The Walden Effect: Farming, simple living, permaculture, and invention.

Taste tests of preserved fruit

Raspberry jam on salad

Last year, we had an astonishing fruit harvest, and I took advantage of the opportunity to try out different ways of preserving the bounty.  We've enjoyed large quantities of strawberries for years now, so we know that strawberry freezer jam is astonishingly good when heated enough to pour sparingly over spring salads and that strawberry leather is a delicious dessert.  But how about ways of preserving extra peaches, raspberries, and blackberries?

Last summer, I tried a bunch of different preservation methods, and after a winter of eating out of the larder, I now know which techniques are worth repeating and which aren't.  White peaches are best fresh, and I was disappointed by the leather I made out of those that weren't quite ripe (but had to be cut into before brown rot overtook the whole fruit).  On the other hand, cooking down those not-quite-ripe peaches until they were quite thick and then freezing the sauce turned out to be a delicious addition to my morning bowls of kefir.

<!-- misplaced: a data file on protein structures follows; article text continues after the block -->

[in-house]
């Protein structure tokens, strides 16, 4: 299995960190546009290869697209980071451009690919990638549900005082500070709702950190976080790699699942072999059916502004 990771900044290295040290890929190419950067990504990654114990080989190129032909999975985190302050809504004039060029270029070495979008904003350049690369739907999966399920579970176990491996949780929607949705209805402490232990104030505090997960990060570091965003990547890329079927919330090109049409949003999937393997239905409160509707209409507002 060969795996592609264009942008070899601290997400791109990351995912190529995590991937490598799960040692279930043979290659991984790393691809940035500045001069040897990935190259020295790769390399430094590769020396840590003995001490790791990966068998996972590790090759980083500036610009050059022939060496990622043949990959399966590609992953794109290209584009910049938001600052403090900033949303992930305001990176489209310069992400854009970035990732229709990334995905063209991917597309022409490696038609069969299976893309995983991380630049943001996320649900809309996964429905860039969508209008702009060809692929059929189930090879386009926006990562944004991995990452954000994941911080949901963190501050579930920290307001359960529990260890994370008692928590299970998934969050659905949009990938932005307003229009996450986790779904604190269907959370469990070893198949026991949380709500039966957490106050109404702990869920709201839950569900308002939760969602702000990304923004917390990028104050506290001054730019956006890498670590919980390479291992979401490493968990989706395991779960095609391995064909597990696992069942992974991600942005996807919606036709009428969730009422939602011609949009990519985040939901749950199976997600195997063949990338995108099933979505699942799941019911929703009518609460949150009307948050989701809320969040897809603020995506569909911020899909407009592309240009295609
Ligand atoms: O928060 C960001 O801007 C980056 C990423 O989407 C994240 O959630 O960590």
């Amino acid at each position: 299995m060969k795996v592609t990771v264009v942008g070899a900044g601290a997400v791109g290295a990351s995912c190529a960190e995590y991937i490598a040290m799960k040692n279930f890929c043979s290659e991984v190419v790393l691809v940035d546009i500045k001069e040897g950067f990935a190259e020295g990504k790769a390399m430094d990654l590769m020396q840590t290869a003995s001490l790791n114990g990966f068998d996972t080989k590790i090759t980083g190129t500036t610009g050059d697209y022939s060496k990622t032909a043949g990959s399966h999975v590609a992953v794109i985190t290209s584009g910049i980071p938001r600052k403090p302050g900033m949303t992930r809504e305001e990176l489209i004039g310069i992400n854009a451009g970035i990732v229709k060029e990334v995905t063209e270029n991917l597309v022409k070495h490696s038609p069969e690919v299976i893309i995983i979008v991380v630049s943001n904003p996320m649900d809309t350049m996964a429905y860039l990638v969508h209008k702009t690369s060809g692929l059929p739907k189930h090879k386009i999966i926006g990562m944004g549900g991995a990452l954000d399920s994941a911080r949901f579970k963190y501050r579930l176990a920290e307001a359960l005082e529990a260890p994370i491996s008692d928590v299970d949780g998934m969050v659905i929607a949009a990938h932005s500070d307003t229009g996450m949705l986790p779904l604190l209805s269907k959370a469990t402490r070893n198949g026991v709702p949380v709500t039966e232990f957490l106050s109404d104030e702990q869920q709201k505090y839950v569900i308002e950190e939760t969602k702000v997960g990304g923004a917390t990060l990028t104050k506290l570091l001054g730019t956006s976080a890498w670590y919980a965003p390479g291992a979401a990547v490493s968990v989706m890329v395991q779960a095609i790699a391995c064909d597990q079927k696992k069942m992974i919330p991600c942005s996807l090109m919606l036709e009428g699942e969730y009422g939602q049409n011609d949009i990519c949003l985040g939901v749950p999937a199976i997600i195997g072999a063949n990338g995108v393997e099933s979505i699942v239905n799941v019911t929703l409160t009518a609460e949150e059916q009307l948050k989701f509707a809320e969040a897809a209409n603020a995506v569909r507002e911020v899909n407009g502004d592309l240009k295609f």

With the extra berries, I tried out various kinds of jam.  I have to admit that even though I had fun experimenting with traditional types of jam-making, the results were too sweet and too cooked for my palate.  On the other hand raspberry freezer jam and blackberry freezer Roasting asparagusjam were quite possibly even better than strawberry freezer jam...although next year I might strain the seeds out of the bramble fruits since they're a bit harder between your teeth than strawberry seeds are.

On a mostly unrelated note, we're also tasting the first asparagus of the year this week.  We haven't had to get creative there because asparagus roasted with a bit of oil, salt, and pepper is so good, we eat it like candy.  Like strawberries, we feel like there can never be too much asparagus in our kitchen and on our table.

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About us: Anna Hess and Mark Hamilton spent over a decade living self-sufficiently in the mountains of Virginia before moving north to start over from scratch in the foothills of Ohio. They've experimented with permaculture, no-till gardening, trailersteading, home-based microbusinesses and much more, writing about their adventures in both blogs and books.

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